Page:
Long-term effects on the size of the workforce and specialty choice are both inevitable and difficult to predict given past problems in projecting workforce needs, as well as the multiple financial and clinical influences changing the staffing and clinical activities of the nation's academic medical centers.
On the Federal level, Medicare has received much more attention than Medicaid over the past 40 years, a consequence of Medicaid's decentralized administrative structure that gives States primary responsibility for its operations.
However, within individual States, Medicaid initiatives have had specific influence on the practice of medicine. We focus here on North Carolina to illustrate how initiatives aimed at improving quality in Medicaid are pursued at the State level.
In North Carolina, the Medicaid Program has been active in promoting quality improvement and efficiency. The State's Department of Health and Human Services has fostered the development of Community Care of North Carolina which convenes networks of primary care providers to coordinate the care of populations of patients Ricketts et al.
These networks support local disease management and case coordination for Medicaid enrollees, and member physicians agree to participate in network activities and to follow network guidelines for the care of specific chronic illnesses. An evaluation of this program revealed that, compared with the standard Medicaid Program within the State, the Community Care of North Carolina program saved money for the State and improved some outcomes for patients Ricketts et al.
Other States have implemented different models of disease management with varying levels of success, and all with the intent of improving health outcomes while controlling costs Wheatley, Much of the work has focused on care for children, and working with practices on quality improvement, the CCHI and Medicaid have documented improvements in preventive services Margolis et al.
By supporting the infrastructure for such collaborative efforts, the State has enabled practices to improve the timeliness of care and also to reduce the rate of no-shows to clinic appointments. Despite the successes seen in North Carolina and some other States, Medicaid Programs face constraints in pursuing quality initiatives.
Because of State budget problems, policymakers frequently do not have the resources needed to administer adequately such programs, much less lead quality improvement efforts. Psychiatrists are disproportionately represented among the 1. Figure 3: Among all physicians opting-out of Medicare in , psychiatrists account for the largest share of opt-out providers.
In addition to physicians, another 4, select clinical professionals with doctorate degrees i. In 47 states, less than 2 percent of active non-pediatric physicians in each state have opted out of Medicare. As of September , Alaska 3.
Our analysis shows that relatively few physicians are opting-out of Medicare, similar to prior analyses. Notably, we find that psychiatrists have the highest opt-out rates and are disproportionately represented among physicians who have opted out of Medicare in This is consistent with previous analyses that found that psychiatrists are less likely than other physician specialties to accept new patients with Medicare or private insurance, suggesting that psychiatrists may prefer to be paid directly from patients rather than insurers, to avoid the administrative burden and have the flexibility to charge higher fees.
The relatively high rates of psychiatrists opting of Medicare is a particularly salient concern for older adults during the COVID pandemic and resulting economic recession, with one in four older adults reporting symptoms of anxiety or depressive disorder. Our analysis also finds little state-level variation in the percent of physicians opting-out, with only 3 states Alaska, Colorado, Wyoming having opt-out rates at or above 2.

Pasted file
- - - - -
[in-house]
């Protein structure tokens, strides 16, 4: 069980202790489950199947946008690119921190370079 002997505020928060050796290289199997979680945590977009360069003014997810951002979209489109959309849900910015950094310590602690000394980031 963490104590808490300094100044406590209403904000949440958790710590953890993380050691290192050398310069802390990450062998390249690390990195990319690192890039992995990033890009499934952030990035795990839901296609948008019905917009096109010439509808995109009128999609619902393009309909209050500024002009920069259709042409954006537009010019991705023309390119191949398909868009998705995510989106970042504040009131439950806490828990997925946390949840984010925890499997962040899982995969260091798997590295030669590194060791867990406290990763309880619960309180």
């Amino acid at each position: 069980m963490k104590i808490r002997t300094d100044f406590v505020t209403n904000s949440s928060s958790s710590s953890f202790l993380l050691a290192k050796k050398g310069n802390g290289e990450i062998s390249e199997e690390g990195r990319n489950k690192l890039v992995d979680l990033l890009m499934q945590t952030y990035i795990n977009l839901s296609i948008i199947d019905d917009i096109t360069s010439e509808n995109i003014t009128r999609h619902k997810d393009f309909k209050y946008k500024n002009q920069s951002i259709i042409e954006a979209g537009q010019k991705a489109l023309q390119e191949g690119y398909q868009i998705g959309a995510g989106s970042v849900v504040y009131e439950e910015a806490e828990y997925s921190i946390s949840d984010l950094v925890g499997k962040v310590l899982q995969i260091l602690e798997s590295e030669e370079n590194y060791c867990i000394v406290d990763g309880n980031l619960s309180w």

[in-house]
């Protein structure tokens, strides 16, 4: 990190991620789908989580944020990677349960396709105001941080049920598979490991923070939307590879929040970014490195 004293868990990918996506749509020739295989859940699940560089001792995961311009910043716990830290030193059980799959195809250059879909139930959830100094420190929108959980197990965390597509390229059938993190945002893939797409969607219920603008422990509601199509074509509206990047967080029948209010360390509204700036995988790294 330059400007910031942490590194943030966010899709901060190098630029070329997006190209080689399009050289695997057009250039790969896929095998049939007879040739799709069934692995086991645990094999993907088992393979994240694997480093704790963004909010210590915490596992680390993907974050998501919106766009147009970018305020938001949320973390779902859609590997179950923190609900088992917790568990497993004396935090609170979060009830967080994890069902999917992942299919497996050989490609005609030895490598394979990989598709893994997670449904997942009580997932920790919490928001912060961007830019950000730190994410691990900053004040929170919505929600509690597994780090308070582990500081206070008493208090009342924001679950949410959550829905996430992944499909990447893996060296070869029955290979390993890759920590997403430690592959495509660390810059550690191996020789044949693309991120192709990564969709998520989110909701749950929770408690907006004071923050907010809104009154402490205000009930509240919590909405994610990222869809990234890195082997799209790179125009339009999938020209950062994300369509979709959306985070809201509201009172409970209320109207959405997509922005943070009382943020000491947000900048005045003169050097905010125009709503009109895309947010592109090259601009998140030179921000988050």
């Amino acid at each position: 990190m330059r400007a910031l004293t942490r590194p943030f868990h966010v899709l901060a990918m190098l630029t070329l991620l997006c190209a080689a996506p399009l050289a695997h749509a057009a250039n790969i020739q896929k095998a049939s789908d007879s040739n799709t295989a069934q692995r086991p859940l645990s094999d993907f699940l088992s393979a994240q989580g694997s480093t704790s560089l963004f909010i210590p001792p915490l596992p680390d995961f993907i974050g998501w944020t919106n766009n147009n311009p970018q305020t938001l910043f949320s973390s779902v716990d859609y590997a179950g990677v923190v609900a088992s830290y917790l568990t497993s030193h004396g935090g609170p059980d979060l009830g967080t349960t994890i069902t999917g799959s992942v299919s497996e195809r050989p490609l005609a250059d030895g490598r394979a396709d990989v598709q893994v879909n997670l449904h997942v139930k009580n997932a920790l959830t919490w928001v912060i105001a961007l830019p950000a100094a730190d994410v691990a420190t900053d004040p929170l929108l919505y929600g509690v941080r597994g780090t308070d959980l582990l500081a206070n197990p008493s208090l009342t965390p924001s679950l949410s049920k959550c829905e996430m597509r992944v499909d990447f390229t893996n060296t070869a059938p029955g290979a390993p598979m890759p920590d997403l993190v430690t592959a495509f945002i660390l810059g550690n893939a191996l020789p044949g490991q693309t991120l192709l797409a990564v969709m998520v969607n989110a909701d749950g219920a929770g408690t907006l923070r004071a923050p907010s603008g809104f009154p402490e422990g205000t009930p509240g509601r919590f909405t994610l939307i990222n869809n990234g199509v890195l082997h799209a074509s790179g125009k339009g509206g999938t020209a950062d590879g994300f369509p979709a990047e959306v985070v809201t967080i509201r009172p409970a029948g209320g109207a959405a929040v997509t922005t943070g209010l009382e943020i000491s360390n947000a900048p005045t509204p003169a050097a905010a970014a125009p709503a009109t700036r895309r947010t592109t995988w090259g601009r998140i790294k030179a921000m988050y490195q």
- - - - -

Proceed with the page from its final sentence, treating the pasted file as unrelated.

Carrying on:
Further research is needed to examine the extent to which opt out rates may be higher or lower in certain geographic areas, and whether there is an association between opt-out rates and physician and practice-level characteristics, and community characteristics.
With health care reform potentially on the agenda if Biden wins the presidential election, including proposals that would adopt elements of Medicare in a public option or lower the age of Medicare eligibility, some critics have argued that these proposals would lead to more physicians opting out of Medicare, creating barriers to care for people with Medicare. Our analysis finds that despite changes in law that have made it easier for physicians and practitioners to opt-out of the Medicare program, few physicians are doing so.
If a public option moves forward, and if current opt-out rules apply to both Medicare and the public option, physicians may be even less likely to opt out to retain their patients and revenue. At the same time, if the public option adopts rates linked to Medicare, there is some risk that the number of physicians opting out would increase, although they would have fewer patients available to charge higher prices.
The details of a public option — including provider payment rates and how closely tied provider participation is to Medicare — could have big implications for how many physicians participate as well as the potential savings.
This work was supported in part by Arnold Ventures. We value our funders. KFF maintains full editorial control over all of its policy analysis, polling, and journalism activities. We obtained data on the number of active allopathic and osteopathic physicians by specialty and state from Redi-data, Inc, which utilizes data from the American Medical Association AMA Physician Masterfile. One limitation of this analysis is that due to data source limitations, we were unable to exclude active physicians in professional activity other than patient care, such as research and administration.
The specific physician specialty groups identified in this analysis were selected if they were included in the list of opt-out providers provided by CMS. In order to gain a more complete picture of the distribution of opt-out providers in each specialty category, we grouped some subspecialties under a broader specialty category, consistent with the specialty cross-walk provided by Redi-Data, Inc.